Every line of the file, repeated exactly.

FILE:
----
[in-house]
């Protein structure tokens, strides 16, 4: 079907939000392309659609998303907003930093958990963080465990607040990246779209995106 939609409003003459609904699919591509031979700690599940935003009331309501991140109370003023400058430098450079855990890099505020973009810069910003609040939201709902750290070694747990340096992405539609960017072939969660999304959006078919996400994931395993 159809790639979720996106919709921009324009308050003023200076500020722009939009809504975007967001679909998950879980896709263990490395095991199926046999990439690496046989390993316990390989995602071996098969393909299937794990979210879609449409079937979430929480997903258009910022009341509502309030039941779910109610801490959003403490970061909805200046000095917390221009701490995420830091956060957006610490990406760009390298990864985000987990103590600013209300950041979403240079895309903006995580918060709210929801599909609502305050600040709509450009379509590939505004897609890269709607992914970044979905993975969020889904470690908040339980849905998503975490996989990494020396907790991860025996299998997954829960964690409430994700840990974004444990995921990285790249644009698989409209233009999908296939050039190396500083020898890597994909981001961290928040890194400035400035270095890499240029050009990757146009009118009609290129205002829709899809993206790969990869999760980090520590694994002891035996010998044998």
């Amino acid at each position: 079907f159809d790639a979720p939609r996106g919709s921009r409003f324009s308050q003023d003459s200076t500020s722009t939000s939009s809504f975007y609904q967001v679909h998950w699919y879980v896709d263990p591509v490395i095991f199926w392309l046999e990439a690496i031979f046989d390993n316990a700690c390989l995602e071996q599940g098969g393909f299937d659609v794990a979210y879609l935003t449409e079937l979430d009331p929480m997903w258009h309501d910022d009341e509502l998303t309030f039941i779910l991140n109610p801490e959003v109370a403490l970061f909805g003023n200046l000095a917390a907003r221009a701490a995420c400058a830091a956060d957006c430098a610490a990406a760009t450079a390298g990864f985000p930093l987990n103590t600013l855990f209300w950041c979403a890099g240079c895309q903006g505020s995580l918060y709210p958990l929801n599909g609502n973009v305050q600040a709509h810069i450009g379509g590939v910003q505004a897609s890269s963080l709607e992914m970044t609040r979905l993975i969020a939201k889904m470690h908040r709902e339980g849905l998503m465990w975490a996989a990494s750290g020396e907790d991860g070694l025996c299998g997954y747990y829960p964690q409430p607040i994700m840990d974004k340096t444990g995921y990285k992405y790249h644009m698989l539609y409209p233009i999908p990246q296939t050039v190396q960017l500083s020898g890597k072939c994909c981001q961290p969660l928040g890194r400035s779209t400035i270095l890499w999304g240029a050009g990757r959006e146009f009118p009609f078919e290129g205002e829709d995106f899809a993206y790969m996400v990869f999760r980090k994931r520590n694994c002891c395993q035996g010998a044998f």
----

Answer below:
[in-house]
């Protein structure tokens, strides 16, 4: 079907939000392309659609998303907003930093958990963080465990607040990246779209995106 939609409003003459609904699919591509031979700690599940935003009331309501991140109370003023400058430098450079855990890099505020973009810069910003609040939201709902750290070694747990340096992405539609960017072939969660999304959006078919996400994931395993 159809790639979720996106919709921009324009308050003023200076500020722009939009809504975007967001679909998950879980896709263990490395095991199926046999990439690496046989390993316990390989995602071996098969393909299937794990979210879609449409079937979430929480997903258009910022009341509502309030039941779910109610801490959003403490970061909805200046000095917390221009701490995420830091956060957006610490990406760009390298990864985000987990103590600013209300950041979403240079895309903006995580918060709210929801599909609502305050600040709509450009379509590939505004897609890269709607992914970044979905993975969020889904470690908040339980849905998503975490996989990494020396907790991860025996299998997954829960964690409430994700840990974004444990995921990285790249644009698989409209233009999908296939050039190396500083020898890597994909981001961290928040890194400035400035270095890499240029050009990757146009009118009609290129205002829709899809993206790969990869999760980090520590694994002891035996010998044998």
């Amino acid at each position: 079907f159809d790639a979720p939609r996106g919709s921009r409003f324009s308050q003023d003459s200076t500020s722009t939000s939009s809504f975007y609904q967001v679909h998950w699919y879980v896709d263990p591509v490395i095991f199926w392309l046999e990439a690496i031979f046989d390993n316990a700690c390989l995602e071996q599940g098969g393909f299937d659609v794990a979210y879609l935003t449409e079937l979430d009331p929480m997903w258009h309501d910022d009341e509502l998303t309030f039941i779910l991140n109610p801490e959003v109370a403490l970061f909805g003023n200046l000095a917390a907003r221009a701490a995420c400058a830091a956060d957006c430098a610490a990406a760009t450079a390298g990864f985000p930093l987990n103590t600013l855990f209300w950041c979403a890099g240079c895309q903006g505020s995580l918060y709210p958990l929801n599909g609502n973009v305050q600040a709509h810069i450009g379509g590939v910003q505004a897609s890269s963080l709607e992914m970044t609040r979905l993975i969020a939201k889904m470690h908040r709902e339980g849905l998503m465990w975490a996989a990494s750290g020396e907790d991860g070694l025996c299998g997954y747990y829960p964690q409430p607040i994700m840990d974004k340096t444990g995921y990285k992405y790249h644009m698989l539609y409209p233009i999908p990246q296939t050039v190396q960017l500083s020898g890597k072939c994909c981001q961290p969660l928040g890194r400035s779209t400035i270095l890499w999304g240029a050009g990757r959006e146009f009118p009609f078919e290129g205002e829709d995106f899809a993206y790969m996400v990869f999760r980090k994931r520590n694994c002891c395993q035996g010998a044998f």